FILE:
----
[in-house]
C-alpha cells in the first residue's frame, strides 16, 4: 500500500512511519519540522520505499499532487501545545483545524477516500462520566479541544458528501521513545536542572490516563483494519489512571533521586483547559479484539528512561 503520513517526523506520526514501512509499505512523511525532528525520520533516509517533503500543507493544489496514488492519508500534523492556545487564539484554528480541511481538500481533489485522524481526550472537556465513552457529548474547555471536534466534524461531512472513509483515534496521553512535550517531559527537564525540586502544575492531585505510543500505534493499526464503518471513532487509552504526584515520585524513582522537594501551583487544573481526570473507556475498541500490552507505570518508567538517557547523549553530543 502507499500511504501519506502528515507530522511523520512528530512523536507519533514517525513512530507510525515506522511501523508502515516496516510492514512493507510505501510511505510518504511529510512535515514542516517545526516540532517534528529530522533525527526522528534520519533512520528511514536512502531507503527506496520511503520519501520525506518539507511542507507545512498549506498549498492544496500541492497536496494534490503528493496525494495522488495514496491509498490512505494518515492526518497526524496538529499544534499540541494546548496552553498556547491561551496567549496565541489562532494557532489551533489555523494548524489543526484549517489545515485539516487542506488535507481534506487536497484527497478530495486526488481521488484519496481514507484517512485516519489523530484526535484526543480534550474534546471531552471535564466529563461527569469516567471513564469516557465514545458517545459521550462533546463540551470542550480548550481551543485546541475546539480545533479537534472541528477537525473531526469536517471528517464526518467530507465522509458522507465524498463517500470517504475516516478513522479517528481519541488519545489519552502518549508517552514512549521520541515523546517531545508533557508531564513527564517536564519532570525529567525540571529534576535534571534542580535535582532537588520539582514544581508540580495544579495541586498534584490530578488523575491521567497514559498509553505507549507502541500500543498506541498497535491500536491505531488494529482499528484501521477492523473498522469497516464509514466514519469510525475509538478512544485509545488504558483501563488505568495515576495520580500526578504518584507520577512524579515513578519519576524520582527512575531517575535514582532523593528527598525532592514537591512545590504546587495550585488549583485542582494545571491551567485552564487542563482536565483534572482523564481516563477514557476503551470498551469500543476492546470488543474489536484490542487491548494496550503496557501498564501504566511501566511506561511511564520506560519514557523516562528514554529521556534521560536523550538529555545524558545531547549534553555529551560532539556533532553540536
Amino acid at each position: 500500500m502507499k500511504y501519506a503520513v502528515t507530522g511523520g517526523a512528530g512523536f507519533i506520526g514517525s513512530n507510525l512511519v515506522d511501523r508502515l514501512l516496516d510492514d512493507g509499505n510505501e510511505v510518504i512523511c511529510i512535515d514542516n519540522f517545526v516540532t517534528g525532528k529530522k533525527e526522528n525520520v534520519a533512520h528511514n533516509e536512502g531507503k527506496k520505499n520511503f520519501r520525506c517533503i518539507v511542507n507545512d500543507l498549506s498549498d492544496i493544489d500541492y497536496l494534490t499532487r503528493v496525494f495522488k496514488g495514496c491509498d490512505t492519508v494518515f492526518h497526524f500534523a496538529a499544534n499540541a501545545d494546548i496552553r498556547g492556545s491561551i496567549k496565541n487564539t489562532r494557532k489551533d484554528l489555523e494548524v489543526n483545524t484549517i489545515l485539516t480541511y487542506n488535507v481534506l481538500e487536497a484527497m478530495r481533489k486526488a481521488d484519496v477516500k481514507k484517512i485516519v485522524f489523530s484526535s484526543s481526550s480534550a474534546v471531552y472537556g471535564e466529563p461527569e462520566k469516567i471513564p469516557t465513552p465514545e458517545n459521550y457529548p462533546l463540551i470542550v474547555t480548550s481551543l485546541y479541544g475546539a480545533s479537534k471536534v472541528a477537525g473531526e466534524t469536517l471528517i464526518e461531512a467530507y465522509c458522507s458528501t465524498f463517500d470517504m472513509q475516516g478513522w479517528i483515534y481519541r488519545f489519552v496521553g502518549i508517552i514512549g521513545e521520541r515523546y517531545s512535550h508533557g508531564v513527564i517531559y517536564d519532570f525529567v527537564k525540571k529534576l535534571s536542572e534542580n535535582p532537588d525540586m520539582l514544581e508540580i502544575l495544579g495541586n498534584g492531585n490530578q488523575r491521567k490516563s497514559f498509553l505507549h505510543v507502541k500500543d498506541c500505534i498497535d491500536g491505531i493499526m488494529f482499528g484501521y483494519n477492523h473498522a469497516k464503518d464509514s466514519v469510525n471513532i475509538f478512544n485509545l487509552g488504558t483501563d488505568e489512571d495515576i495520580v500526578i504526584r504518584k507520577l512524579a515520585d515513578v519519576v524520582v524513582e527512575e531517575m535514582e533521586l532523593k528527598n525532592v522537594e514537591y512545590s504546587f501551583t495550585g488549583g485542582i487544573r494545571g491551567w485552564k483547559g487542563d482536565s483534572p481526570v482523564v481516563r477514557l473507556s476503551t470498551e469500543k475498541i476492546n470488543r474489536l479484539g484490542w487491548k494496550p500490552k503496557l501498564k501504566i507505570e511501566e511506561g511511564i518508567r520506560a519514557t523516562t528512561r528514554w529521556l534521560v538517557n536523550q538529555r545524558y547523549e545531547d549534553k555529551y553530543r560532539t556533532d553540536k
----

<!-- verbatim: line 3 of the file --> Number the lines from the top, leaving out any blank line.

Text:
Amino acid at each position: 500500500m502507499k500511504y501519506a503520513v502528515t507530522g511523520g517526523a512528530g512523536f507519533i506520526g514517525s513512530n507510525l512511519v515506522d511501523r508502515l514501512l516496516d510492514d512493507g509499505n510505501e510511505v510518504i512523511c511529510i512535515d514542516n519540522f517545526v516540532t517534528g525532528k529530522k533525527e526522528n525520520v534520519a533512520h528511514n533516509e536512502g531507503k527506496k520505499n520511503f520519501r520525506c517533503i518539507v511542507n507545512d500543507l498549506s498549498d492544496i493544489d500541492y497536496l494534490t499532487r503528493v496525494f495522488k496514488g495514496c491509498d490512505t492519508v494518515f492526518h497526524f500534523a496538529a499544534n499540541a501545545d494546548i496552553r498556547g492556545s491561551i496567549k496565541n487564539t489562532r494557532k489551533d484554528l489555523e494548524v489543526n483545524t484549517i489545515l485539516t480541511y487542506n488535507v481534506l481538500e487536497a484527497m478530495r481533489k486526488a481521488d484519496v477516500k481514507k484517512i485516519v485522524f489523530s484526535s484526543s481526550s480534550a474534546v471531552y472537556g471535564e466529563p461527569e462520566k469516567i471513564p469516557t465513552p465514545e458517545n459521550y457529548p462533546l463540551i470542550v474547555t480548550s481551543l485546541y479541544g475546539a480545533s479537534k471536534v472541528a477537525g473531526e466534524t469536517l471528517i464526518e461531512a467530507y465522509c458522507s458528501t465524498f463517500d470517504m472513509q475516516g478513522w479517528i483515534y481519541r488519545f489519552v496521553g502518549i508517552i514512549g521513545e521520541r515523546y517531545s512535550h508533557g508531564v513527564i517531559y517536564d519532570f525529567v527537564k525540571k529534576l535534571s536542572e534542580n535535582p532537588d525540586m520539582l514544581e508540580i502544575l495544579g495541586n498534584g492531585n490530578q488523575r491521567k490516563s497514559f498509553l505507549h505510543v507502541k500500543d498506541c500505534i498497535d491500536g491505531i493499526m488494529f482499528g484501521y483494519n477492523h473498522a469497516k464503518d464509514s466514519v469510525n471513532i475509538f478512544n485509545l487509552g488504558t483501563d488505568e489512571d495515576i495520580v500526578i504526584r504518584k507520577l512524579a515520585d515513578v519519576v524520582v524513582e527512575e531517575m535514582e533521586l532523593k528527598n525532592v522537594e514537591y512545590s504546587f501551583t495550585g488549583g485542582i487544573r494545571g491551567w485552564k483547559g487542563d482536565s483534572p481526570v482523564v481516563r477514557l473507556s476503551t470498551e469500543k475498541i476492546n470488543r474489536l479484539g484490542w487491548k494496550p500490552k503496557l501498564k501504566i507505570e511501566e511506561g511511564i518508567r520506560a519514557t523516562t528512561r528514554w529521556l534521560v538517557n536523550q538529555r545524558y547523549e545531547d549534553k555529551y553530543r560532539t556533532d553540536k